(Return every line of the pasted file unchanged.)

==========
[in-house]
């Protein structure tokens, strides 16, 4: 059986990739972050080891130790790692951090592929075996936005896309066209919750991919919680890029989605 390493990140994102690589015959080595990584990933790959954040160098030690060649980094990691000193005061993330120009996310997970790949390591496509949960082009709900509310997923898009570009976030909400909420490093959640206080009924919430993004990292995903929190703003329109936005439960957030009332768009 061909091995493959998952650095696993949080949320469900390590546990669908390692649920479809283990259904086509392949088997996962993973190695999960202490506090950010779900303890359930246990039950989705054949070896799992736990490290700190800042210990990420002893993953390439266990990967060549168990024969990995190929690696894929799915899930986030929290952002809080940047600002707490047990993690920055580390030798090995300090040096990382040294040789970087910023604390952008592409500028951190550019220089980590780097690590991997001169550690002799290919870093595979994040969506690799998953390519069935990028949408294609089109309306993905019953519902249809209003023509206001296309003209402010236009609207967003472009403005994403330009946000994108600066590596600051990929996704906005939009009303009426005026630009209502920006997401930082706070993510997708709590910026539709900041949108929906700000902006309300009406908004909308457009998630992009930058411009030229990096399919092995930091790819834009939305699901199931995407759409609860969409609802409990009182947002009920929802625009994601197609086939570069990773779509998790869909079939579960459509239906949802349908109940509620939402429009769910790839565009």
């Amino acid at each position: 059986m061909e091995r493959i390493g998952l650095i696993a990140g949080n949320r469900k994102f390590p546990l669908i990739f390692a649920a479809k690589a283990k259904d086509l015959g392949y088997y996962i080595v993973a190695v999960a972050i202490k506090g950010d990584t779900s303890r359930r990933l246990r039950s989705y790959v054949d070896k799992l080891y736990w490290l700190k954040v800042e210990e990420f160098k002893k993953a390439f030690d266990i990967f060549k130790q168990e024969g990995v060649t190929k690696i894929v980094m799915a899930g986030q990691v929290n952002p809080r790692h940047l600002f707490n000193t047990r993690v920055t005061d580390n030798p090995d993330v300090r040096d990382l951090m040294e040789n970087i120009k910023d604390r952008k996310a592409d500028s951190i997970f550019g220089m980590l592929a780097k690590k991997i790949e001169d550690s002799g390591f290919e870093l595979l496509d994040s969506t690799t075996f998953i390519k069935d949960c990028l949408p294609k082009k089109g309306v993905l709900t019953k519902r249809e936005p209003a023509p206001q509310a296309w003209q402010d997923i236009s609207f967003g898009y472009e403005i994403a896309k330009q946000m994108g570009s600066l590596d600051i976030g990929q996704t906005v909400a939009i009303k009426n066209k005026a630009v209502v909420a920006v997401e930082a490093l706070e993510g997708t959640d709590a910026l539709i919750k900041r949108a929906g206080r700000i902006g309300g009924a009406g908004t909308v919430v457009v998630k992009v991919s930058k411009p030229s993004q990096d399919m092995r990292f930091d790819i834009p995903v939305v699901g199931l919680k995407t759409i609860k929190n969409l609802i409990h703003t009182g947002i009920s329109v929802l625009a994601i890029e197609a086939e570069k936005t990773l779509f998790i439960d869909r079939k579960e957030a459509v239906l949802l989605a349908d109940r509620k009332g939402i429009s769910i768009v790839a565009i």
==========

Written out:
[in-house]
């Protein structure tokens, strides 16, 4: 059986990739972050080891130790790692951090592929075996936005896309066209919750991919919680890029989605 390493990140994102690589015959080595990584990933790959954040160098030690060649980094990691000193005061993330120009996310997970790949390591496509949960082009709900509310997923898009570009976030909400909420490093959640206080009924919430993004990292995903929190703003329109936005439960957030009332768009 061909091995493959998952650095696993949080949320469900390590546990669908390692649920479809283990259904086509392949088997996962993973190695999960202490506090950010779900303890359930246990039950989705054949070896799992736990490290700190800042210990990420002893993953390439266990990967060549168990024969990995190929690696894929799915899930986030929290952002809080940047600002707490047990993690920055580390030798090995300090040096990382040294040789970087910023604390952008592409500028951190550019220089980590780097690590991997001169550690002799290919870093595979994040969506690799998953390519069935990028949408294609089109309306993905019953519902249809209003023509206001296309003209402010236009609207967003472009403005994403330009946000994108600066590596600051990929996704906005939009009303009426005026630009209502920006997401930082706070993510997708709590910026539709900041949108929906700000902006309300009406908004909308457009998630992009930058411009030229990096399919092995930091790819834009939305699901199931995407759409609860969409609802409990009182947002009920929802625009994601197609086939570069990773779509998790869909079939579960459509239906949802349908109940509620939402429009769910790839565009």
């Amino acid at each position: 059986m061909e091995r493959i390493g998952l650095i696993a990140g949080n949320r469900k994102f390590p546990l669908i990739f390692a649920a479809k690589a283990k259904d086509l015959g392949y088997y996962i080595v993973a190695v999960a972050i202490k506090g950010d990584t779900s303890r359930r990933l246990r039950s989705y790959v054949d070896k799992l080891y736990w490290l700190k954040v800042e210990e990420f160098k002893k993953a390439f030690d266990i990967f060549k130790q168990e024969g990995v060649t190929k690696i894929v980094m799915a899930g986030q990691v929290n952002p809080r790692h940047l600002f707490n000193t047990r993690v920055t005061d580390n030798p090995d993330v300090r040096d990382l951090m040294e040789n970087i120009k910023d604390r952008k996310a592409d500028s951190i997970f550019g220089m980590l592929a780097k690590k991997i790949e001169d550690s002799g390591f290919e870093l595979l496509d994040s969506t690799t075996f998953i390519k069935d949960c990028l949408p294609k082009k089109g309306v993905l709900t019953k519902r249809e936005p209003a023509p206001q509310a296309w003209q402010d997923i236009s609207f967003g898009y472009e403005i994403a896309k330009q946000m994108g570009s600066l590596d600051i976030g990929q996704t906005v909400a939009i009303k009426n066209k005026a630009v209502v909420a920006v997401e930082a490093l706070e993510g997708t959640d709590a910026l539709i919750k900041r949108a929906g206080r700000i902006g309300g009924a009406g908004t909308v919430v457009v998630k992009v991919s930058k411009p030229s993004q990096d399919m092995r990292f930091d790819i834009p995903v939305v699901g199931l919680k995407t759409i609860k929190n969409l609802i409990h703003t009182g947002i009920s329109v929802l625009a994601i890029e197609a086939e570069k936005t990773l779509f998790i439960d869909r079939k579960e957030a459509v239906l949802l989605a349908d109940r509620k009332g939402i429009s769910i768009v790839a565009i």